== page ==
# A look behind Romney's taxes

The U.S. tax code can be a cumbersome beast. How did Mitt Romney manage to pay roughly 15 percent in taxes last year?

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Kai Ryssdal: The rest of us have a good two and a half months 'til tax time. For Mitt Romney, it came last night.

The Republican presidential hopeful did what you can only call a midnight data dump. He gave his 2010 and 2011 returns to a couple of media organizations, then the candidate held a conference call this morning. The details you've probably heard: \$45 million or so in income the past two years, taxed at something less than 15 percent.

The U.S. tax code being a cumbersome beast, we've called an expert for help in figuring out what all the numbers really amount to. Tiffany Couch is a forensic accountant in Portland, Ore. Nice to talk to you again.

Tiffany Couch: Nice to talk to you.

Ryssdal: So Mr. Romney and this 13.9 percent effective tax rate that we've been reading about all day. What exactly does that mean?

Couch: That is a simple tax calculation where you take the total amount of tax Mr. Romney paid and you divide that by the total income that he earned.

Ryssdal: Simple math, right? Simple math.

Couch: It's simple math. In 2011, he earned approximately \$20 million. He paid a total amount of tax of approximately \$3 million. When you divide that \$3 million by the \$20 million, you get an effective tax rate for 2011 of about 15 percent.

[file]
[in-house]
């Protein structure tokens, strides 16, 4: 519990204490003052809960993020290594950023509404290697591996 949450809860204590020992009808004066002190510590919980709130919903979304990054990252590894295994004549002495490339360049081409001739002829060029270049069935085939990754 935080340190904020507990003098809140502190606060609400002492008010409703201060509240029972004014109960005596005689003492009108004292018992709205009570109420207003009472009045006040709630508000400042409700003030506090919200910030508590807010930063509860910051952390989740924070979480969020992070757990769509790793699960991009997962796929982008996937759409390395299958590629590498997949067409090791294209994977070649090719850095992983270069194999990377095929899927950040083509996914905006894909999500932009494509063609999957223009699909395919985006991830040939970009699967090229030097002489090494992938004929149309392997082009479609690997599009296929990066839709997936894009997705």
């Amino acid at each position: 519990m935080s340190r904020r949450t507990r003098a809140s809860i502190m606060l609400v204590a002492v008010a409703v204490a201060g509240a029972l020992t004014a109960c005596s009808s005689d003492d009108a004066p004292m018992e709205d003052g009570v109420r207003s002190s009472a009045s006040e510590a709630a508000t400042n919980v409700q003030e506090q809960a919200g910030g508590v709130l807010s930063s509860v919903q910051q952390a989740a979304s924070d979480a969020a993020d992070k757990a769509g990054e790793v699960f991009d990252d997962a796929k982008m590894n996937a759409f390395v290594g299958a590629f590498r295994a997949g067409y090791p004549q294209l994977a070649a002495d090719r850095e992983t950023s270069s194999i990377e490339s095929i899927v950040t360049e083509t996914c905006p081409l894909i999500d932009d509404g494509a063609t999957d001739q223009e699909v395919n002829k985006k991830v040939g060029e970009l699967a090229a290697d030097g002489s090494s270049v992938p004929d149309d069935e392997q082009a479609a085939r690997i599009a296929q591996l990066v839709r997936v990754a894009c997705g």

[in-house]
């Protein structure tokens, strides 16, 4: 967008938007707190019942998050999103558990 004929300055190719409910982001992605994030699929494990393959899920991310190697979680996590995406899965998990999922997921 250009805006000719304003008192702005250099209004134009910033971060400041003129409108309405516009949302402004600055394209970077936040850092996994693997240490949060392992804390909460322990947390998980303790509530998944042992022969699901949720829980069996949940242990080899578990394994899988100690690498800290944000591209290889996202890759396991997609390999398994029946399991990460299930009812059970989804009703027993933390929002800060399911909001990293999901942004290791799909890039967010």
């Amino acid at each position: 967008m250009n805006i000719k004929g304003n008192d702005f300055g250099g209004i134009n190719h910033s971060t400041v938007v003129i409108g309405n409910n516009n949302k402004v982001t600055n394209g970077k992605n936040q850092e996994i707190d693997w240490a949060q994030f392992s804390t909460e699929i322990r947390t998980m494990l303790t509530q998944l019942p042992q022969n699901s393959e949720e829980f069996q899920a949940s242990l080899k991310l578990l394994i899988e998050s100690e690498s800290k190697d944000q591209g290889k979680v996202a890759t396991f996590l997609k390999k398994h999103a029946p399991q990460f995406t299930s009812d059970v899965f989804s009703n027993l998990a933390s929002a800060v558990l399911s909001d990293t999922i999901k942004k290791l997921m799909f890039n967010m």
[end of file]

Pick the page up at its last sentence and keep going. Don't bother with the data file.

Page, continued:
Ryssdal: OK but I thought we have what we call a marginal tax rate system in this country -- that is, you have tiers and then the more you make, the more you pay on that extra money.

Couch: That's correct. We do, we have tax tables. If you look at the back of the booklet you get with your 1040 form, there are all those tax brackets that you see. If you make a certain amount of money, you have a certain amount of tax that you pay. And the more that you make, the more that you have to pay into the IRS.

Ryssdal: OK, but what happened here? Because Mitt Romney is like off the tax table, he's way up there.

Couch: Yes, he's way up there. But if you actually look at the types of income that he earned, it mostly came from capital gains, interest and dividend income, and all of that is taxed at a much lower or a capital gains rate for about 15 percent.

Ryssdal: All of this, though, we should point out, is entirely legal. I mean, he got some good accountants and said, 'listen, help me do what I've got to do.'

Couch: Well, you know, it's a couple of things. He's used his money to earn money and invest that money -- that is a great tax strategy. And not only is he growing his money obviously because he had gains, but his tax on those gains is much lower than had he earned that in wages.

Ryssdal: Everything we've been talking about, Tiffany, are federal tax rates, right? What are we missing here? There's state, there's local, there's Social Security, there's payroll taxes. I mean, there's a whole bunch of other stuff that we're not seeing in this Romney story today.